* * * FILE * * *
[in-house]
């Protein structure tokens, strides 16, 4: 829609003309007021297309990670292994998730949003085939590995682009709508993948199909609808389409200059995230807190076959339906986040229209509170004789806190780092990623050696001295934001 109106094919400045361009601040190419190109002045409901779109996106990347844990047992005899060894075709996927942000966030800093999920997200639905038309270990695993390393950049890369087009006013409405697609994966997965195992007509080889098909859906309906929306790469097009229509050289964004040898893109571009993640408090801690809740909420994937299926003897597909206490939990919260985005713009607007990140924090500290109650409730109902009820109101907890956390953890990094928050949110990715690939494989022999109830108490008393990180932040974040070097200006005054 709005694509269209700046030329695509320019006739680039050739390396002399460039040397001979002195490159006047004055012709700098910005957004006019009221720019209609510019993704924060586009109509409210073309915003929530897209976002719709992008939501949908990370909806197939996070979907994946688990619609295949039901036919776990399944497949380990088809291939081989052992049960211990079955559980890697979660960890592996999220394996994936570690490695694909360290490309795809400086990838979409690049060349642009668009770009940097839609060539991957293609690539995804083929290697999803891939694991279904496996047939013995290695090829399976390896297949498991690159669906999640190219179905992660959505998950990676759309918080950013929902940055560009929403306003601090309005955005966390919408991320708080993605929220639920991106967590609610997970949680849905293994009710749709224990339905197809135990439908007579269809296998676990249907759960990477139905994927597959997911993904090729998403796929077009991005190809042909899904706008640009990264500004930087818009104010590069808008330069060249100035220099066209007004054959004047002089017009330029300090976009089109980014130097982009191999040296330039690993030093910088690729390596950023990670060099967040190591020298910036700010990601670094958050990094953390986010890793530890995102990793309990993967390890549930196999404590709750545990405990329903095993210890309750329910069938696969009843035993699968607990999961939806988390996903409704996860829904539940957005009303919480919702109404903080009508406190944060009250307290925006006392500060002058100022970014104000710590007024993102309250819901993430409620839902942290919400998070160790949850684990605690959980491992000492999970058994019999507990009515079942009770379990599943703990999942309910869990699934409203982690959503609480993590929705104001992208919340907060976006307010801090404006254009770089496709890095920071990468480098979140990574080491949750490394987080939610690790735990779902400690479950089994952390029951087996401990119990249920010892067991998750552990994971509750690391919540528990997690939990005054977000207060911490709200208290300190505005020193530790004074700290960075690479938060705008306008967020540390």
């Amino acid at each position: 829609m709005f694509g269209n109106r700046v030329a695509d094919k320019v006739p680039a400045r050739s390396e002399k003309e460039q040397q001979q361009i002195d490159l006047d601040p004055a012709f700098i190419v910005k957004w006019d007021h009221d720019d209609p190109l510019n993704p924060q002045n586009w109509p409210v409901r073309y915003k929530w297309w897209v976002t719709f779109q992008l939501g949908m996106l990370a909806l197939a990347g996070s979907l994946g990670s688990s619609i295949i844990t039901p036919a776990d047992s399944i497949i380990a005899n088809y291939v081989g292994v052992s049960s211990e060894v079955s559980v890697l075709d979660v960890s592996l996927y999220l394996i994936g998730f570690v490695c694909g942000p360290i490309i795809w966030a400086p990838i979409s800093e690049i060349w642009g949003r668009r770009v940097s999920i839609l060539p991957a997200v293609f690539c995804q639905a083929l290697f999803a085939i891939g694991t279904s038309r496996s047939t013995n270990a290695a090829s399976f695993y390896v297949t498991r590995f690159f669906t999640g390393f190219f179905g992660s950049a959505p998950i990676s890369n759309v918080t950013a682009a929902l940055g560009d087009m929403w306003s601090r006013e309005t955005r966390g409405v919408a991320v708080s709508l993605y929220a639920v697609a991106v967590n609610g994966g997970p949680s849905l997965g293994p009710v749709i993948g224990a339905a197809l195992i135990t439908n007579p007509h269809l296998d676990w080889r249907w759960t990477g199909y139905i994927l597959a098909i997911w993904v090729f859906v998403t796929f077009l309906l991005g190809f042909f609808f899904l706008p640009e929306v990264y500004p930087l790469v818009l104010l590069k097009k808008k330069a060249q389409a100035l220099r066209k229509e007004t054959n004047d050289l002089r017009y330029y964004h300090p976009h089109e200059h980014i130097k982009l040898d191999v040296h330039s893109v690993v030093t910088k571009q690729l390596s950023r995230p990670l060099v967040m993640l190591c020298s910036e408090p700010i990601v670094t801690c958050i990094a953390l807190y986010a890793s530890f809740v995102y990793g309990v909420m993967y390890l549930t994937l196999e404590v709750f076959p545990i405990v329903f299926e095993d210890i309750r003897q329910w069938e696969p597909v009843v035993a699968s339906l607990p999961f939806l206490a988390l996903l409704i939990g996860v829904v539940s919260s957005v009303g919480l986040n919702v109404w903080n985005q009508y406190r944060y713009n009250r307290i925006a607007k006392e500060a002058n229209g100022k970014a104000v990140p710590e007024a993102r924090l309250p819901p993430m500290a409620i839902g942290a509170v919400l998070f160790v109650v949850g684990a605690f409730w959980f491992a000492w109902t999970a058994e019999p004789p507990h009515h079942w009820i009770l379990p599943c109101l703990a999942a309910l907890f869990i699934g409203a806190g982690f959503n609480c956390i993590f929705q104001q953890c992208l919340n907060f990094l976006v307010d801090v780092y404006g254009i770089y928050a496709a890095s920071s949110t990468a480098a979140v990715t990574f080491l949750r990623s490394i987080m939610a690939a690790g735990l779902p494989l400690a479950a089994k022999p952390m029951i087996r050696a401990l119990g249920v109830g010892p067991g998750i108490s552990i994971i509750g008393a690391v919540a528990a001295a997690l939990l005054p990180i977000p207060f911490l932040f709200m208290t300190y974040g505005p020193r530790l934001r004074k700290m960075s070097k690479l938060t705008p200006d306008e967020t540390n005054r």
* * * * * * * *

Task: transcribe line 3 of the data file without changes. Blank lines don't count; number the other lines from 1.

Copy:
């Amino acid at each position: 829609m709005f694509g269209n109106r700046v030329a695509d094919k320019v006739p680039a400045r050739s390396e002399k003309e460039q040397q001979q361009i002195d490159l006047d601040p004055a012709f700098i190419v910005k957004w006019d007021h009221d720019d209609p190109l510019n993704p924060q002045n586009w109509p409210v409901r073309y915003k929530w297309w897209v976002t719709f779109q992008l939501g949908m996106l990370a909806l197939a990347g996070s979907l994946g990670s688990s619609i295949i844990t039901p036919a776990d047992s399944i497949i380990a005899n088809y291939v081989g292994v052992s049960s211990e060894v079955s559980v890697l075709d979660v960890s592996l996927y999220l394996i994936g998730f570690v490695c694909g942000p360290i490309i795809w966030a400086p990838i979409s800093e690049i060349w642009g949003r668009r770009v940097s999920i839609l060539p991957a997200v293609f690539c995804q639905a083929l290697f999803a085939i891939g694991t279904s038309r496996s047939t013995n270990a290695a090829s399976f695993y390896v297949t498991r590995f690159f669906t999640g390393f190219f179905g992660s950049a959505p998950i990676s890369n759309v918080t950013a682009a929902l940055g560009d087009m929403w306003s601090r006013e309005t955005r966390g409405v919408a991320v708080s709508l993605y929220a639920v697609a991106v967590n609610g994966g997970p949680s849905l997965g293994p009710v749709i993948g224990a339905a197809l195992i135990t439908n007579p007509h269809l296998d676990w080889r249907w759960t990477g199909y139905i994927l597959a098909i997911w993904v090729f859906v998403t796929f077009l309906l991005g190809f042909f609808f899904l706008p640009e929306v990264y500004p930087l790469v818009l104010l590069k097009k808008k330069a060249q389409a100035l220099r066209k229509e007004t054959n004047d050289l002089r017009y330029y964004h300090p976009h089109e200059h980014i130097k982009l040898d191999v040296h330039s893109v690993v030093t910088k571009q690729l390596s950023r995230p990670l060099v967040m993640l190591c020298s910036e408090p700010i990601v670094t801690c958050i990094a953390l807190y986010a890793s530890f809740v995102y990793g309990v909420m993967y390890l549930t994937l196999e404590v709750f076959p545990i405990v329903f299926e095993d210890i309750r003897q329910w069938e696969p597909v009843v035993a699968s339906l607990p999961f939806l206490a988390l996903l409704i939990g996860v829904v539940s919260s957005v009303g919480l986040n919702v109404w903080n985005q009508y406190r944060y713009n009250r307290i925006a607007k006392e500060a002058n229209g100022k970014a104000v990140p710590e007024a993102r924090l309250p819901p993430m500290a409620i839902g942290a509170v919400l998070f160790v109650v949850g684990a605690f409730w959980f491992a000492w109902t999970a058994e019999p004789p507990h009515h079942w009820i009770l379990p599943c109101l703990a999942a309910l907890f869990i699934g409203a806190g982690f959503n609480c956390i993590f929705q104001q953890c992208l919340n907060f990094l976006v307010d801090v780092y404006g254009i770089y928050a496709a890095s920071s949110t990468a480098a979140v990715t990574f080491l949750r990623s490394i987080m939610a690939a690790g735990l779902p494989l400690a479950a089994k022999p952390m029951i087996r050696a401990l119990g249920v109830g010892p067991g998750i108490s552990i994971i509750g008393a690391v919540a528990a001295a997690l939990l005054p990180i977000p207060f911490l932040f709200m208290t300190y974040g505005p020193r530790l934001r004074k700290m960075s070097k690479l938060t705008p200006d306008e967020t540390n005054r």